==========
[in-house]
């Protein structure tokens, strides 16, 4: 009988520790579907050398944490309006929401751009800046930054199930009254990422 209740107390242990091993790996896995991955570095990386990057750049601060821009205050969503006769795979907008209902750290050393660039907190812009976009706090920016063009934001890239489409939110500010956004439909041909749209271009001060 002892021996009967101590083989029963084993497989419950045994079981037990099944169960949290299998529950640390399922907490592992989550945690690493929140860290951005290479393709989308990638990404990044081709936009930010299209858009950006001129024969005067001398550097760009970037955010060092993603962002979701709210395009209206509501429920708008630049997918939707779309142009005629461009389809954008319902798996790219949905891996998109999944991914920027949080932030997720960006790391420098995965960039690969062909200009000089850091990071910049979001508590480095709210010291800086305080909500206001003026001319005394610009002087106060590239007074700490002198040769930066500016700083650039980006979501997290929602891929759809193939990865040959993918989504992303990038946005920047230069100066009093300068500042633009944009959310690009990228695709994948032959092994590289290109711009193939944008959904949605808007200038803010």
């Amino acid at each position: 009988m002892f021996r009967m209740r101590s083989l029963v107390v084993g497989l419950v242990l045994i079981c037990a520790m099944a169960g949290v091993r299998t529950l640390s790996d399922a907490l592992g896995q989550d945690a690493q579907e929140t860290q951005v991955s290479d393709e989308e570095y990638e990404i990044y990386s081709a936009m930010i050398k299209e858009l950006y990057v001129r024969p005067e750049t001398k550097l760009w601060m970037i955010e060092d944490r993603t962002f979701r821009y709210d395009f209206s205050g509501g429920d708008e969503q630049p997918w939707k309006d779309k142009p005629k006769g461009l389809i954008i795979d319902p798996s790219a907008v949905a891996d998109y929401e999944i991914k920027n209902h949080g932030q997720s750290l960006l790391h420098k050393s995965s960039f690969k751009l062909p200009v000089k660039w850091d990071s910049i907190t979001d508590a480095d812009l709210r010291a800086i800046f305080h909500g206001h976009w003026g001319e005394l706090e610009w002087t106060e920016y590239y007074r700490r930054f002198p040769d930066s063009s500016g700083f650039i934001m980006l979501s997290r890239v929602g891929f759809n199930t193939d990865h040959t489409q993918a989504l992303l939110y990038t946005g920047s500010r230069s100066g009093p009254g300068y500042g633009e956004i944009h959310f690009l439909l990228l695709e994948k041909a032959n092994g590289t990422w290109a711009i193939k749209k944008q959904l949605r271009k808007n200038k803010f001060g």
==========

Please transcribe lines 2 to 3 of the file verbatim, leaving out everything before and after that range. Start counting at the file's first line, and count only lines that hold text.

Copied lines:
């Protein structure tokens, strides 16, 4: 009988520790579907050398944490309006929401751009800046930054199930009254990422 209740107390242990091993790996896995991955570095990386990057750049601060821009205050969503006769795979907008209902750290050393660039907190812009976009706090920016063009934001890239489409939110500010956004439909041909749209271009001060 002892021996009967101590083989029963084993497989419950045994079981037990099944169960949290299998529950640390399922907490592992989550945690690493929140860290951005290479393709989308990638990404990044081709936009930010299209858009950006001129024969005067001398550097760009970037955010060092993603962002979701709210395009209206509501429920708008630049997918939707779309142009005629461009389809954008319902798996790219949905891996998109999944991914920027949080932030997720960006790391420098995965960039690969062909200009000089850091990071910049979001508590480095709210010291800086305080909500206001003026001319005394610009002087106060590239007074700490002198040769930066500016700083650039980006979501997290929602891929759809193939990865040959993918989504992303990038946005920047230069100066009093300068500042633009944009959310690009990228695709994948032959092994590289290109711009193939944008959904949605808007200038803010």
């Amino acid at each position: 009988m002892f021996r009967m209740r101590s083989l029963v107390v084993g497989l419950v242990l045994i079981c037990a520790m099944a169960g949290v091993r299998t529950l640390s790996d399922a907490l592992g896995q989550d945690a690493q579907e929140t860290q951005v991955s290479d393709e989308e570095y990638e990404i990044y990386s081709a936009m930010i050398k299209e858009l950006y990057v001129r024969p005067e750049t001398k550097l760009w601060m970037i955010e060092d944490r993603t962002f979701r821009y709210d395009f209206s205050g509501g429920d708008e969503q630049p997918w939707k309006d779309k142009p005629k006769g461009l389809i954008i795979d319902p798996s790219a907008v949905a891996d998109y929401e999944i991914k920027n209902h949080g932030q997720s750290l960006l790391h420098k050393s995965s960039f690969k751009l062909p200009v000089k660039w850091d990071s910049i907190t979001d508590a480095d812009l709210r010291a800086i800046f305080h909500g206001h976009w003026g001319e005394l706090e610009w002087t106060e920016y590239y007074r700490r930054f002198p040769d930066s063009s500016g700083f650039i934001m980006l979501s997290r890239v929602g891929f759809n199930t193939d990865h040959t489409q993918a989504l992303l939110y990038t946005g920047s500010r230069s100066g009093p009254g300068y500042g633009e956004i944009h959310f690009l439909l990228l695709e994948k041909a032959n092994g590289t990422w290109a711009i193939k749209k944008q959904l949605r271009k808007n200038k803010f001060g």